One of the last countries to do so, Hungary announced on Friday that it will join almost 140 countries in application of the 15% minimum global corporate tax rate proposed by the Organization for Economic Cooperation and Development (OECD).
Hungary – along with another European Union member state, Ireland – was among the last hesitants, but eventually it agreed to the tax after bargaining a ten-year transition period.
“We have managed to make a breakthrough on the issue of the global minimum tax agreement, so Hungary can join in the matter with a good heart,” Finance Minister Mihály Varga announced on Friday.
Varga also talked about the fact that the current 9% Hungarian corporate tax rate will remain for the time being, as the 15% percent tax floor will be a targeted solution for the countries concerned to collect the global tax.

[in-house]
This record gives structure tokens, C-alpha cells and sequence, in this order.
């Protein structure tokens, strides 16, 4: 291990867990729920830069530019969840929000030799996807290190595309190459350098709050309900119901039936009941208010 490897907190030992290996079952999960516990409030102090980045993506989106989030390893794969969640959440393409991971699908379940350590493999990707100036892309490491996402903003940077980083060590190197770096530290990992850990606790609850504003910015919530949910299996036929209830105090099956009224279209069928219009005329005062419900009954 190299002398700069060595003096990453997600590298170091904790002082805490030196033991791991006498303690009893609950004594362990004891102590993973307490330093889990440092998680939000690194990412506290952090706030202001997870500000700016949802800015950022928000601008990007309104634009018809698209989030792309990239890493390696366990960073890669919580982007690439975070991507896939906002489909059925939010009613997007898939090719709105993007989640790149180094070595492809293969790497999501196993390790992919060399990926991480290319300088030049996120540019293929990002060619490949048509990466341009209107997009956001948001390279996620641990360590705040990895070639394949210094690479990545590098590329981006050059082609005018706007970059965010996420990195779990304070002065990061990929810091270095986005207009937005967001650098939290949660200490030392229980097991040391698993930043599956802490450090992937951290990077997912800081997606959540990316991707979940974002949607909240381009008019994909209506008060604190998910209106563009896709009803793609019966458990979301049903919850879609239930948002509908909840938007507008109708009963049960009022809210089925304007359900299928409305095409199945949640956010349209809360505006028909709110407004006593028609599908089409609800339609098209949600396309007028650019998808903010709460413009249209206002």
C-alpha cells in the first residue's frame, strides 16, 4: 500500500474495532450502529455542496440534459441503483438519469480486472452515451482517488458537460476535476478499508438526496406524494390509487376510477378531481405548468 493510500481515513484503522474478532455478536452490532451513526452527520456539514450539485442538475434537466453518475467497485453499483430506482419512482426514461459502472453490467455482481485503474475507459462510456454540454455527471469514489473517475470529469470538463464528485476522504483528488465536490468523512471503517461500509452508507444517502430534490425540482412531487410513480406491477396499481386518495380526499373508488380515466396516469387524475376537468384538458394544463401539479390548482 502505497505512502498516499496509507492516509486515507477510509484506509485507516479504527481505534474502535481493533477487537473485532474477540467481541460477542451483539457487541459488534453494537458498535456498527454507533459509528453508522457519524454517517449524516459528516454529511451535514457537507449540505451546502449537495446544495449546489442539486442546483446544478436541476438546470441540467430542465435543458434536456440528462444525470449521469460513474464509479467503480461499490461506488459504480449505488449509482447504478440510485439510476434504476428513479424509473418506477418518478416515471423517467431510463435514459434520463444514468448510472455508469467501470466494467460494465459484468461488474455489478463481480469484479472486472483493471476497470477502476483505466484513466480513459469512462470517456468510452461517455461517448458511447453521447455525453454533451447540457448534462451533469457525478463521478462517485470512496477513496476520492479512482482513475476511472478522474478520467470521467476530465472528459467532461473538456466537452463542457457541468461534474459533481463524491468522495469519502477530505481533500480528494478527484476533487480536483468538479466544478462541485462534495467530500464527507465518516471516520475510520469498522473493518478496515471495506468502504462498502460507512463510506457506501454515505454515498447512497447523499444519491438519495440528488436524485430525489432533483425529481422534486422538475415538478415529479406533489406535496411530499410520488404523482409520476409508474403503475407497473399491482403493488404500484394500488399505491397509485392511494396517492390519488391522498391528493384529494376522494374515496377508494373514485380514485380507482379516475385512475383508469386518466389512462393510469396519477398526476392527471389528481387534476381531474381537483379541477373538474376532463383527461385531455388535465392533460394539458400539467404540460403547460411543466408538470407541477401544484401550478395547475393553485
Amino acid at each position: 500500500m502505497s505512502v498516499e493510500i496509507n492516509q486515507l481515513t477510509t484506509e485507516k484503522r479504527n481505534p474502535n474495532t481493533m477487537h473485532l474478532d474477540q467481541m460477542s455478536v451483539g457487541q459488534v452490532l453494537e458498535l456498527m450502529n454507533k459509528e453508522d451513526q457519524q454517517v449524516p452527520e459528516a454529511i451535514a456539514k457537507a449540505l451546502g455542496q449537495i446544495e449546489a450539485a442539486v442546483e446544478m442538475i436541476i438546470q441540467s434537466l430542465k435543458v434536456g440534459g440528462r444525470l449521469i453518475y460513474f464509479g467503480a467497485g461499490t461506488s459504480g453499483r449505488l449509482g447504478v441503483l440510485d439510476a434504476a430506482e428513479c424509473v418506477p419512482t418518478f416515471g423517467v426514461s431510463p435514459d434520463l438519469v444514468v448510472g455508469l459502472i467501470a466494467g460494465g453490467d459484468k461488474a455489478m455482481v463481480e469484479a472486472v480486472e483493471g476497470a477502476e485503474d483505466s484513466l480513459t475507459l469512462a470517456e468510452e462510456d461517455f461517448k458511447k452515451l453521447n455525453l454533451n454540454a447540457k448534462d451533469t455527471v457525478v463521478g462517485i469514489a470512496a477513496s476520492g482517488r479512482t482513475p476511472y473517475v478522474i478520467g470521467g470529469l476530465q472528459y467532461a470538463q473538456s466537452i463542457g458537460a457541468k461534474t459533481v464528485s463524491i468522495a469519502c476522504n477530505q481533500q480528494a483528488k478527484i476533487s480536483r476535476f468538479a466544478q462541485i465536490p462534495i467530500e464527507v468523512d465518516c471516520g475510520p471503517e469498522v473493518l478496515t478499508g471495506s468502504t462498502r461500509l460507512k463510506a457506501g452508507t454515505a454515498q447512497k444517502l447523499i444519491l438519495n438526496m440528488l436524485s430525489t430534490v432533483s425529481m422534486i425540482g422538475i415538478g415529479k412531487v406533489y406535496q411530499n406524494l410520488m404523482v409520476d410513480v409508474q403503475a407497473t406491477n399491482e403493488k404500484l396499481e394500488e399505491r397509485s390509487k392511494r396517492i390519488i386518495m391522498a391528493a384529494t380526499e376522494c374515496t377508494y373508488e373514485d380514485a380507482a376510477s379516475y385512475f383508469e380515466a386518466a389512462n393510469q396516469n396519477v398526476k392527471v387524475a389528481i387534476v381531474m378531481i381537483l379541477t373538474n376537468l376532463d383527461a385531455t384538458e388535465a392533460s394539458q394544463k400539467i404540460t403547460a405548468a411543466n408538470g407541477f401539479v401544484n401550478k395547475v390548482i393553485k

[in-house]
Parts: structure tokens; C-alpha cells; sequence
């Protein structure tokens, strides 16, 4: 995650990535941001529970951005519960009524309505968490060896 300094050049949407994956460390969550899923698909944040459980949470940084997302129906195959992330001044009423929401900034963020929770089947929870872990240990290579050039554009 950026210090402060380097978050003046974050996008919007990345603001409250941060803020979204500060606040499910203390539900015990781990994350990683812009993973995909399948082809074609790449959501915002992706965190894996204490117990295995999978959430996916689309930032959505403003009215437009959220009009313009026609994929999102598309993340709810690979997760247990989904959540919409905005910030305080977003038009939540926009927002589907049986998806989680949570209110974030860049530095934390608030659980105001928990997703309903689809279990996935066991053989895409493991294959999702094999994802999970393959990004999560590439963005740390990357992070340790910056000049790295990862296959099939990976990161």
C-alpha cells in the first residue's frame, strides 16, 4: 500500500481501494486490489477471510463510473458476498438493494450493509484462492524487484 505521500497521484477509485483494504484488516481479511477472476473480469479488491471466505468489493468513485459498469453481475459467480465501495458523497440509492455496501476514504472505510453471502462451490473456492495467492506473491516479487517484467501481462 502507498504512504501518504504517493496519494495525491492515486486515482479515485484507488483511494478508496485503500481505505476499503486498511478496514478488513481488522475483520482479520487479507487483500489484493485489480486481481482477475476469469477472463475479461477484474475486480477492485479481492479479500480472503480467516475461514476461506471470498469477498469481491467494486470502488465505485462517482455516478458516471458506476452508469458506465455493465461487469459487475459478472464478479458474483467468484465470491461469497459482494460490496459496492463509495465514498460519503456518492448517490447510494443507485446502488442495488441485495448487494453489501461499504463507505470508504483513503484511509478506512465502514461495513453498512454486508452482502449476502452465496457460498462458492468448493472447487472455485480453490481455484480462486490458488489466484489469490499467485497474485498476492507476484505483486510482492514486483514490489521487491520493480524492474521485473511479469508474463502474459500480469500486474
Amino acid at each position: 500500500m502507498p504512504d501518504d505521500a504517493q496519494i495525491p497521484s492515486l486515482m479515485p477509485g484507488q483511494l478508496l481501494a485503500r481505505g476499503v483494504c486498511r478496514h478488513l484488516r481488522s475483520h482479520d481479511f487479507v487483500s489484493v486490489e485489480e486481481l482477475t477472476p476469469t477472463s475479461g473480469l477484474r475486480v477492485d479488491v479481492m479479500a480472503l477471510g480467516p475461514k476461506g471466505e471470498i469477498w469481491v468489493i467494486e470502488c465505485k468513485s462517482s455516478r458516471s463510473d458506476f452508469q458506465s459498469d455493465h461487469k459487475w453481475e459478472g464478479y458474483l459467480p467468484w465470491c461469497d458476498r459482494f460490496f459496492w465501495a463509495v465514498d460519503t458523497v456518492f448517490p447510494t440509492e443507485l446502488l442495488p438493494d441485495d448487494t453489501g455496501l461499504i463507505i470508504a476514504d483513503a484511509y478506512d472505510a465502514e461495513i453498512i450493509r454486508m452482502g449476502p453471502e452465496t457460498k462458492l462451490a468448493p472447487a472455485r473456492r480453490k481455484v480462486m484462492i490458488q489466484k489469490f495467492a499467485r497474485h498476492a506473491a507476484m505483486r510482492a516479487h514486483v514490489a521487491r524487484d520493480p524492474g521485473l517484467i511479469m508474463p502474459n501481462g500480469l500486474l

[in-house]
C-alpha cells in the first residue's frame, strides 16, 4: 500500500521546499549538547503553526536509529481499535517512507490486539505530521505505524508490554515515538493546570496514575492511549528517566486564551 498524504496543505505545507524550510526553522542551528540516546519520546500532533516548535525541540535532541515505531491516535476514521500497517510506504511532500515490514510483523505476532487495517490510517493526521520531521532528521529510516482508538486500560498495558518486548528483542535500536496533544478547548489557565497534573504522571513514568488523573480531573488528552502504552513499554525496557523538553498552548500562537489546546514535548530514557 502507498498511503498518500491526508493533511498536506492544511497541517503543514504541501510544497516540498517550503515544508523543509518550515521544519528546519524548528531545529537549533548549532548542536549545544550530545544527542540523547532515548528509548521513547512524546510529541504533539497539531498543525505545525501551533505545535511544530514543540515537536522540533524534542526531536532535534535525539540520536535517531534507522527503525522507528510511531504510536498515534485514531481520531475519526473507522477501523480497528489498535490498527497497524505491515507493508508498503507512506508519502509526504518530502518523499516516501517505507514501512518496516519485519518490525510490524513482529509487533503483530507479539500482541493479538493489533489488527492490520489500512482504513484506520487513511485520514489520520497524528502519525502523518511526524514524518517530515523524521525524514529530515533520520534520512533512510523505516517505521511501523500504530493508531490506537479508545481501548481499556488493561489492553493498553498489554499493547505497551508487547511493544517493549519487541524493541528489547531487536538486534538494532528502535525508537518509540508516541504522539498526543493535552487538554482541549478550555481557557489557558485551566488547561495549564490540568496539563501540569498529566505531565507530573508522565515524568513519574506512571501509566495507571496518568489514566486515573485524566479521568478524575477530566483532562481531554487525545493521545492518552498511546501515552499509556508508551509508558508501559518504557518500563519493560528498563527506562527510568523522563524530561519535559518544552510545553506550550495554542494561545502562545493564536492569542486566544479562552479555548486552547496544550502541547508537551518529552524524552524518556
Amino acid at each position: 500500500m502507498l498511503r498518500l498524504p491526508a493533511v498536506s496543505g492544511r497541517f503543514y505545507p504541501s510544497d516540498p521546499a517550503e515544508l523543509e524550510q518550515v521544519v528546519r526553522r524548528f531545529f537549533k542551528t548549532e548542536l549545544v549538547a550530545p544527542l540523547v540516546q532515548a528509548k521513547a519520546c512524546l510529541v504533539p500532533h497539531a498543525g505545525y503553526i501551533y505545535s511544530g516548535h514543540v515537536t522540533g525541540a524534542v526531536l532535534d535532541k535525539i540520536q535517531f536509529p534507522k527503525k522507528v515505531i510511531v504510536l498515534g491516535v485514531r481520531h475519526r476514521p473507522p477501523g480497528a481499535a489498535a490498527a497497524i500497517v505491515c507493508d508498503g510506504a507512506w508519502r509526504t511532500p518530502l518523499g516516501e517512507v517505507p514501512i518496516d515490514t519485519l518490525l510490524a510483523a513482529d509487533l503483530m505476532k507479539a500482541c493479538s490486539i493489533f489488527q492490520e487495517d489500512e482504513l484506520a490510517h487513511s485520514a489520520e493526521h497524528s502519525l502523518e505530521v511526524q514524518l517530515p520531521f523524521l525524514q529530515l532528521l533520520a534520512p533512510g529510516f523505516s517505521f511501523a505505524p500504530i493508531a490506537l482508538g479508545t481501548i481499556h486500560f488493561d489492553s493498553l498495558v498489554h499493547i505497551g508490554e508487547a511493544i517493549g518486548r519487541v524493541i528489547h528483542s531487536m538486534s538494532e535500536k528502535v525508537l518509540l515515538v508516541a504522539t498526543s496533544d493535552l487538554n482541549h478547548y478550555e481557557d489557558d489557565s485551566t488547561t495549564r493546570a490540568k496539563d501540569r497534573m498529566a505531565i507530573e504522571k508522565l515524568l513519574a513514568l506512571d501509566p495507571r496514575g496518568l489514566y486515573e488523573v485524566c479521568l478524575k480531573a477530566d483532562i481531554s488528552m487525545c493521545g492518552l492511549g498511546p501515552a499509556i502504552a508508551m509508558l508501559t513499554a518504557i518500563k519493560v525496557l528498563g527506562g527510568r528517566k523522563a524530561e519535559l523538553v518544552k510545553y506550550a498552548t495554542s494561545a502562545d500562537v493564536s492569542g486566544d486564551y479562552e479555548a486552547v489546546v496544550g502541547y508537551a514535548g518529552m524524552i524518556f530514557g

The Hungarian economy was able to quickly regain the growth capacity it had before the epidemic, with GDP expected to grow by 7-7.5 percent this year and 5.5-6 percent next year, Varga said at the American Chamber of Commerce’s business forum in Budapest on Friday. He added that the growth rate in Hungary was higher than the EU average – almost 18 percent in the second quarter and 7.6 percent in the first half of the year – so, the country’s economy is back on track.